“I was a senior in high school when I just fell in love with it—the storytelling, the costumes, the sets, the music—everything.”

    Robyn Watson first became enamored with opera at a young age while a student in Tulsa, Okla. She has carried that love of the art form with her ever since.

    Thirteen years ago, Watson moved to the Wood River Valley full time and soon became a regular attendee of Sun Valley Opera events. Fast-forward to summer 2019, and her passion for the opera has landed her the position of executive director of the Sun Valley Opera.

    Earlier this year, after many years of devoted service, Mary Jo Helmeke retired from that role and passed the torch to Watson.

    “I’m excited. We had a busy summer full of concerts, and I’m looking forward to the next items on the agenda,” Watson said. “We’re planning to continue to bring the high quality of performer that our audiences have come to know and expect from us.”

    The opera’s summer festival concluded just this past Sunday, Sept. 1, with a Country Cookout event featuring live music by up-and-coming country music star Brandon Lay, who also played the Wagon Days street party the day before.

    That event concisely captured what the Sun Valley Opera hopes to do for the local arts and music landscape. Though the word “opera” concludes the organization’s moniker, and that genre accounts for a fair amount of its programming, its reach extends well beyond the boundaries of opera.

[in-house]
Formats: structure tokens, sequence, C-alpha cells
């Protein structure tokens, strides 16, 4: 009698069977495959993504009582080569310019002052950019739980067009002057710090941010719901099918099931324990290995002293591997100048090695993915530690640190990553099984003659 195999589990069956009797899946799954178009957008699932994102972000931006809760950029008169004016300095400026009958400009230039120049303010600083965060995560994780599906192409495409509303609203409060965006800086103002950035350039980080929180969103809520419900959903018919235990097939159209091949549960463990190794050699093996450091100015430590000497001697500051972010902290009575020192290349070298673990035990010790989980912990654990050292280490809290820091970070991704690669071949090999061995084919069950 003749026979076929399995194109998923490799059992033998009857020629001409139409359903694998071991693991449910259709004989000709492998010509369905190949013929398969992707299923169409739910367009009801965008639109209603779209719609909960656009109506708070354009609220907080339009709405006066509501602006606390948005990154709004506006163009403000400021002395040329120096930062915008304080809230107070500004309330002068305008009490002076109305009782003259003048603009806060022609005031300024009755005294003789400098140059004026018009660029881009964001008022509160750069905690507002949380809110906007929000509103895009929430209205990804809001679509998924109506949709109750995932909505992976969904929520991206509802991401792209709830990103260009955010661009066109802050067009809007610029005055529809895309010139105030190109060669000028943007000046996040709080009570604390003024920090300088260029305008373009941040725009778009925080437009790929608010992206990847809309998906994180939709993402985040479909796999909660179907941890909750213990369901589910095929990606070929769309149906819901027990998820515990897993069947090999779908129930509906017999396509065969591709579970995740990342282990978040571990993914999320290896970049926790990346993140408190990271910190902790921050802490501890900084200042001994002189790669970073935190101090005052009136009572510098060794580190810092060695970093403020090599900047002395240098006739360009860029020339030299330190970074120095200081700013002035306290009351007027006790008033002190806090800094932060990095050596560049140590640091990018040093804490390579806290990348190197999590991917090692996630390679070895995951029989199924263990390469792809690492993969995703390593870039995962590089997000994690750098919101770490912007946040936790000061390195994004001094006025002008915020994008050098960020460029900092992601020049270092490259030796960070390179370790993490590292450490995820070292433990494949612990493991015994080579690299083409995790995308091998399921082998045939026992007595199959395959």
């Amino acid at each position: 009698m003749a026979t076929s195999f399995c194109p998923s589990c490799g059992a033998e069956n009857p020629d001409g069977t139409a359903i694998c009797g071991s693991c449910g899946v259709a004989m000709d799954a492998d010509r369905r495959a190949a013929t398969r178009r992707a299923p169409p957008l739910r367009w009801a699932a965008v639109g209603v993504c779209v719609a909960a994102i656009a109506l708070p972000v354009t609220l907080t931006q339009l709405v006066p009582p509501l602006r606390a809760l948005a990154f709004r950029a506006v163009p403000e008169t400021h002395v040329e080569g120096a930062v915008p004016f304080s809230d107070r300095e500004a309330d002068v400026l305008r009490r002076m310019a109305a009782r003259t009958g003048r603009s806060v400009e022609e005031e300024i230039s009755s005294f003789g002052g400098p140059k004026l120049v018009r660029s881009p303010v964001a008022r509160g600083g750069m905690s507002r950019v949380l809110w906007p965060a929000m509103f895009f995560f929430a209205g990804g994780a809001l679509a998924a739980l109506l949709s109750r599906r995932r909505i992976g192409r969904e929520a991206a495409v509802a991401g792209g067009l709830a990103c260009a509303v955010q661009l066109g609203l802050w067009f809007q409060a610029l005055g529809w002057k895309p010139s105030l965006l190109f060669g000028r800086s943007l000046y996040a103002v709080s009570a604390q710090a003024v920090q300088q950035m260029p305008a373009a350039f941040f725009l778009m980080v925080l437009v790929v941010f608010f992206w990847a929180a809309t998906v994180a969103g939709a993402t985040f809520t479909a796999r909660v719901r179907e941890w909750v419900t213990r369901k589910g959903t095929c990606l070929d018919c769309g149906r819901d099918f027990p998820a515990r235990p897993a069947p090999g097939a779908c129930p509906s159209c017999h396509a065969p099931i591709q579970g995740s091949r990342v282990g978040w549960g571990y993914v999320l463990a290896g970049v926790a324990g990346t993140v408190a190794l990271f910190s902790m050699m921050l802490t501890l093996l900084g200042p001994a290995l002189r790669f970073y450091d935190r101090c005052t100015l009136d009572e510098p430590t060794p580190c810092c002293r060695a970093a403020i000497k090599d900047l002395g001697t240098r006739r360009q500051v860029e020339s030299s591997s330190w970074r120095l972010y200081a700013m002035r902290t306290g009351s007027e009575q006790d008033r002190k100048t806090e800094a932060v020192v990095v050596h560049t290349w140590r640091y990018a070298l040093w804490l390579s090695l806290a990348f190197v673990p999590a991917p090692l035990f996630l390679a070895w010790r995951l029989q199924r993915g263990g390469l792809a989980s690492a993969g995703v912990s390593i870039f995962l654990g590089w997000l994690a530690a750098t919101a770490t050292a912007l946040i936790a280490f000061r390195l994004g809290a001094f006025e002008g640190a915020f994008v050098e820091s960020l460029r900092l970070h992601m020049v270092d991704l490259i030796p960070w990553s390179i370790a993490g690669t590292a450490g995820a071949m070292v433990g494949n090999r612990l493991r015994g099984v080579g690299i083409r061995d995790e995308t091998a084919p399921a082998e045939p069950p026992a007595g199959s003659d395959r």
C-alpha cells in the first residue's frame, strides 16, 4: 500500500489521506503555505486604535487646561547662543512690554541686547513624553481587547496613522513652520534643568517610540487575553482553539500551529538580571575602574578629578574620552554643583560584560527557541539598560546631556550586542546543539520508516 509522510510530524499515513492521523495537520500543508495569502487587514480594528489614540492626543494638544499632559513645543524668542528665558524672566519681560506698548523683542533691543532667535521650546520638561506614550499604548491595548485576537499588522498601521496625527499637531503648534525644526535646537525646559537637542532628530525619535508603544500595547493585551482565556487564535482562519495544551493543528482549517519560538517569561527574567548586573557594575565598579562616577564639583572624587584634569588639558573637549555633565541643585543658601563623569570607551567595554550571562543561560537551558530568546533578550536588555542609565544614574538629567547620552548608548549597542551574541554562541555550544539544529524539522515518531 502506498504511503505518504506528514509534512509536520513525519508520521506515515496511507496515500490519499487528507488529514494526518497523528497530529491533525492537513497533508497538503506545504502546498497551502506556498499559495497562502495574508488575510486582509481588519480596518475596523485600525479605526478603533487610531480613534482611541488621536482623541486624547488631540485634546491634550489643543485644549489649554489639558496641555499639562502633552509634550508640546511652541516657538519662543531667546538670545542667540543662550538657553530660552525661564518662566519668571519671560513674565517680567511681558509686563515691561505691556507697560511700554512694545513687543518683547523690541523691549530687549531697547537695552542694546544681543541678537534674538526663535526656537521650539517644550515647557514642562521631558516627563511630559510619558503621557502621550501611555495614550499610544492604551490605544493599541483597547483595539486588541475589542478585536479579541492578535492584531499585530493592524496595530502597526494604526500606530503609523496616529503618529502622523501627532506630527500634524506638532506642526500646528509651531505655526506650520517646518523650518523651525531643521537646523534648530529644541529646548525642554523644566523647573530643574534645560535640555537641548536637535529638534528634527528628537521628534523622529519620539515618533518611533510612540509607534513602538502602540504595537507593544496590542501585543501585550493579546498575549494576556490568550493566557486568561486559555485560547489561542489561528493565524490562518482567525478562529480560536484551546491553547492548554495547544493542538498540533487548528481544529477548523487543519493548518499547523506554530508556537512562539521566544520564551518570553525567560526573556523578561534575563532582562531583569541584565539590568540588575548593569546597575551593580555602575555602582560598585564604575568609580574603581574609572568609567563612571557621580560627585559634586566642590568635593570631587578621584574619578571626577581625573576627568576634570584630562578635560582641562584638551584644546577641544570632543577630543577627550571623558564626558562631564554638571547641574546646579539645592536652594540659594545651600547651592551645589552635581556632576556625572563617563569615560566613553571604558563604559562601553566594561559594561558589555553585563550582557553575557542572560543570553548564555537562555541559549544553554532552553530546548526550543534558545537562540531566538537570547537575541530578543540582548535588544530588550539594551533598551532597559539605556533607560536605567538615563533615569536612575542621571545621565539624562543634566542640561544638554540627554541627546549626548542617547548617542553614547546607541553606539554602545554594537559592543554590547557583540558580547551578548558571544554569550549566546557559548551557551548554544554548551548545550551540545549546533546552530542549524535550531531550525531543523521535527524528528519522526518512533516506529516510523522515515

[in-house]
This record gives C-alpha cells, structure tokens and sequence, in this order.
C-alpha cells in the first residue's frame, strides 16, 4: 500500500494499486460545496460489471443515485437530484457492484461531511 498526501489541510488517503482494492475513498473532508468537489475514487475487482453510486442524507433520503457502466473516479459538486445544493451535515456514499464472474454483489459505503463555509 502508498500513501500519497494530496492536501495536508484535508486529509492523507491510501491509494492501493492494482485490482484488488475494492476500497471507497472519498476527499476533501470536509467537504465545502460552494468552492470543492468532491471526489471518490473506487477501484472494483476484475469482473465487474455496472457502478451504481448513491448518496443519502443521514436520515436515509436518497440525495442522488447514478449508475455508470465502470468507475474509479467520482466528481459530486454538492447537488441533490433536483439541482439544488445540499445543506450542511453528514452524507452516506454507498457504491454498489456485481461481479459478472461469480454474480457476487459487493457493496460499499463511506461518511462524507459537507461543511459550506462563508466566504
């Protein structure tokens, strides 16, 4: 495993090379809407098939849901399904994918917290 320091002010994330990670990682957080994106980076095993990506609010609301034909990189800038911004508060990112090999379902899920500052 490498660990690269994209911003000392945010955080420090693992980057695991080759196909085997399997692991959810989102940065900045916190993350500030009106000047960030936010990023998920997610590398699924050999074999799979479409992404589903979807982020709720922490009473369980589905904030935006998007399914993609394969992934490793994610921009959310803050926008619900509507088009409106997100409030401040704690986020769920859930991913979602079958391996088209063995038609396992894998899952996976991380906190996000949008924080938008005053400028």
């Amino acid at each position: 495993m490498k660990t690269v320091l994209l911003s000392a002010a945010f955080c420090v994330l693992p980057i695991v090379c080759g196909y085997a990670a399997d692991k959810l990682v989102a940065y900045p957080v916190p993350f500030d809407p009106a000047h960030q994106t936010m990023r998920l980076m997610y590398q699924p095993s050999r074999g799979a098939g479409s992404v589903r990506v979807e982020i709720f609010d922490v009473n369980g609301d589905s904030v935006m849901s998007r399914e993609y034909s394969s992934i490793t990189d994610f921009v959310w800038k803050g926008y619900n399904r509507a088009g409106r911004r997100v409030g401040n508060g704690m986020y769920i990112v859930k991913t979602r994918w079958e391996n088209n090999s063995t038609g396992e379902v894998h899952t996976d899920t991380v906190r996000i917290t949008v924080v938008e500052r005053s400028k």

“For the summer especially, we like to offer lots of different genres of vocal arts,” Watson explained. “You get a little Broadway, a little this and that, some country music. We are not just the opera. We are really the vocal arts.”

    The winter season typically supplies a greater amount of traditional operatic performances, but diversity is the name of the game for the summer.

    “Versatility is as important for us as it is for an artist, especially since we don’t present full-on operas,” Watson said. “We present vocal experiences.”

    As executive director, she plans to maintain that pattern and trajectory, but hopes to enact far more community and educational outreach programs.

    As it stands, students are always admitted free to Sun Valley Opera events, but Watson feels that this fact is not widely known among the general public.

This year, the opera also awarded a college scholarship to a Sage School graduate who will be pursuing vocal studies as an undergraduate.

“She will receive $5,000 a year for four years as long as she remains in the vocal arts,” Watson said, stressing that the opera hopes to continue offering scholarship opportunities for local students.

    She also hopes to arrange for performers to visit local classrooms and provide educational content directly to children of all ages.

“I want to get our artists into the schools to engage with students, especially the younger ones. The artists I’ve spoken to are all extremely enthusiastic about doing that,” she said.

Along with preparing for the 2019-20 winter series and arranging for those classroom visits, Watson is busy at work gearing up for the return of the Met HD Live performance screening series. During those events, the Sun Valley Opera streams live performances by the New York Metropolitan Opera onto a big screen at the Big Wood 4 cinema in Hailey.

The first of those screenings is slated for Saturday, Oct. 12. To kick things off, attendees will be treated to mimosas and muffins before the show begins. The debut performance of the 2019-20 series will be Puccini’s “Turandot.”

To learn more about the Sun Valley Opera and its upcoming events, visit sunvalleyopera.com. As 2019 heads into its final quarter, the opera promises another exciting season, and Robyn Watson hopes to serve well as the new executive director.

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